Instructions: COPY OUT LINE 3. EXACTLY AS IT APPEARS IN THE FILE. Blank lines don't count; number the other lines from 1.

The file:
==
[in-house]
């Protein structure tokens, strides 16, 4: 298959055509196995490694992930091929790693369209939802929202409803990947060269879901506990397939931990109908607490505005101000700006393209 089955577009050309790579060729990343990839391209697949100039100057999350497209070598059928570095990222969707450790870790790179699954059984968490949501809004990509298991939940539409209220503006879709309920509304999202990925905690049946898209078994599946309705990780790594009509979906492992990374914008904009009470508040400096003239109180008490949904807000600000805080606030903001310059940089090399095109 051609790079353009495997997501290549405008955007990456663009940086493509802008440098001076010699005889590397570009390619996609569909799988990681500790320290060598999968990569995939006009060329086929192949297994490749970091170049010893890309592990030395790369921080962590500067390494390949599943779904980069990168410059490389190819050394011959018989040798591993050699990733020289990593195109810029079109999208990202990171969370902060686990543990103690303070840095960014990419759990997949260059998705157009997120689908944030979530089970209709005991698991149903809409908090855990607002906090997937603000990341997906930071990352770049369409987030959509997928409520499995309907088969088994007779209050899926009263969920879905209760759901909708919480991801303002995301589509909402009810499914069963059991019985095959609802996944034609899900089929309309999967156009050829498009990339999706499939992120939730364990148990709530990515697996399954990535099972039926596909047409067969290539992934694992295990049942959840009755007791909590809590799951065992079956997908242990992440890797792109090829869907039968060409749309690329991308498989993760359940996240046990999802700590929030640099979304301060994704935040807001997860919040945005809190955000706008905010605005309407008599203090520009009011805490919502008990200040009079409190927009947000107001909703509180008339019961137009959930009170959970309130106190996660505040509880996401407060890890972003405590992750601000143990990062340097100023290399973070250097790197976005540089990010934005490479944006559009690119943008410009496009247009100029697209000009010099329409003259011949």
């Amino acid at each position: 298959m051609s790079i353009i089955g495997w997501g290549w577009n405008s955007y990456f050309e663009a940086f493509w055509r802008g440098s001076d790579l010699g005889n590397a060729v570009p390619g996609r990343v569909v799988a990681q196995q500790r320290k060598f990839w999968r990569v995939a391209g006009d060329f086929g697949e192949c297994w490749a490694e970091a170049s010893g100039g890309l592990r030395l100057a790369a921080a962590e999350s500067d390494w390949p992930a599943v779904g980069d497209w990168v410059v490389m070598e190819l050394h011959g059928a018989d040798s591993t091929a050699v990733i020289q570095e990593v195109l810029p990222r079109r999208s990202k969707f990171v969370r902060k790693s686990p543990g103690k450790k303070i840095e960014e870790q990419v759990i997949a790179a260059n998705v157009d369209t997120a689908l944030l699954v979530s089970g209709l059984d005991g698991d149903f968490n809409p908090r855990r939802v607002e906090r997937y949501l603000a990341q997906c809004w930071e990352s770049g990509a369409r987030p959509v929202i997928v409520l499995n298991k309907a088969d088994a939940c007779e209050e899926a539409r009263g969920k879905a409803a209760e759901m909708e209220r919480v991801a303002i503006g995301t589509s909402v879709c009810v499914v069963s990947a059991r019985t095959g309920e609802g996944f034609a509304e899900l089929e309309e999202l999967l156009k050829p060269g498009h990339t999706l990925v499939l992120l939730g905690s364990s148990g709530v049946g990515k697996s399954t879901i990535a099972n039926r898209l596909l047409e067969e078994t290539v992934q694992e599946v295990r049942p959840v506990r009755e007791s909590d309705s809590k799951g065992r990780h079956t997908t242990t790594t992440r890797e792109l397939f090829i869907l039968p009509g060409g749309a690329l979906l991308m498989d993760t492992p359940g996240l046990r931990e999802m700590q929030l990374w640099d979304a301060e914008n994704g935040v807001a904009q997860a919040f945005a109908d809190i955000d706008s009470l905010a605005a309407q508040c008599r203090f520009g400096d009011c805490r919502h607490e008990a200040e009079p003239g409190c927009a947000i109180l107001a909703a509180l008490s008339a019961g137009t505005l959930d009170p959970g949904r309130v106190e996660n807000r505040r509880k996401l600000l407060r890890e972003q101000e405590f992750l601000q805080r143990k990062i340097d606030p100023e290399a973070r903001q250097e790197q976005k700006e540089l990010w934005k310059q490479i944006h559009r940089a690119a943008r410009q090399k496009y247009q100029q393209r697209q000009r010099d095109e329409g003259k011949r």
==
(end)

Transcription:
């Amino acid at each position: 298959m051609s790079i353009i089955g495997w997501g290549w577009n405008s955007y990456f050309e663009a940086f493509w055509r802008g440098s001076d790579l010699g005889n590397a060729v570009p390619g996609r990343v569909v799988a990681q196995q500790r320290k060598f990839w999968r990569v995939a391209g006009d060329f086929g697949e192949c297994w490749a490694e970091a170049s010893g100039g890309l592990r030395l100057a790369a921080a962590e999350s500067d390494w390949p992930a599943v779904g980069d497209w990168v410059v490389m070598e190819l050394h011959g059928a018989d040798s591993t091929a050699v990733i020289q570095e990593v195109l810029p990222r079109r999208s990202k969707f990171v969370r902060k790693s686990p543990g103690k450790k303070i840095e960014e870790q990419v759990i997949a790179a260059n998705v157009d369209t997120a689908l944030l699954v979530s089970g209709l059984d005991g698991d149903f968490n809409p908090r855990r939802v607002e906090r997937y949501l603000a990341q997906c809004w930071e990352s770049g990509a369409r987030p959509v929202i997928v409520l499995n298991k309907a088969d088994a939940c007779e209050e899926a539409r009263g969920k879905a409803a209760e759901m909708e209220r919480v991801a303002i503006g995301t589509s909402v879709c009810v499914v069963s990947a059991r019985t095959g309920e609802g996944f034609a509304e899900l089929e309309e999202l999967l156009k050829p060269g498009h990339t999706l990925v499939l992120l939730g905690s364990s148990g709530v049946g990515k697996s399954t879901i990535a099972n039926r898209l596909l047409e067969e078994t290539v992934q694992e599946v295990r049942p959840v506990r009755e007791s909590d309705s809590k799951g065992r990780h079956t997908t242990t790594t992440r890797e792109l397939f090829i869907l039968p009509g060409g749309a690329l979906l991308m498989d993760t492992p359940g996240l046990r931990e999802m700590q929030l990374w640099d979304a301060e914008n994704g935040v807001a904009q997860a919040f945005a109908d809190i955000d706008s009470l905010a605005a309407q508040c008599r203090f520009g400096d009011c805490r919502h607490e008990a200040e009079p003239g409190c927009a947000i109180l107001a909703a509180l008490s008339a019961g137009t505005l959930d009170p959970g949904r309130v106190e996660n807000r505040r509880k996401l600000l407060r890890e972003q101000e405590f992750l601000q805080r143990k990062i340097d606030p100023e290399a973070r903001q250097e790197q976005k700006e540089l990010w934005k310059q490479i944006h559009r940089a690119a943008r410009q090399k496009y247009q100029q393209r697209q000009r010099d095109e329409g003259k011949r």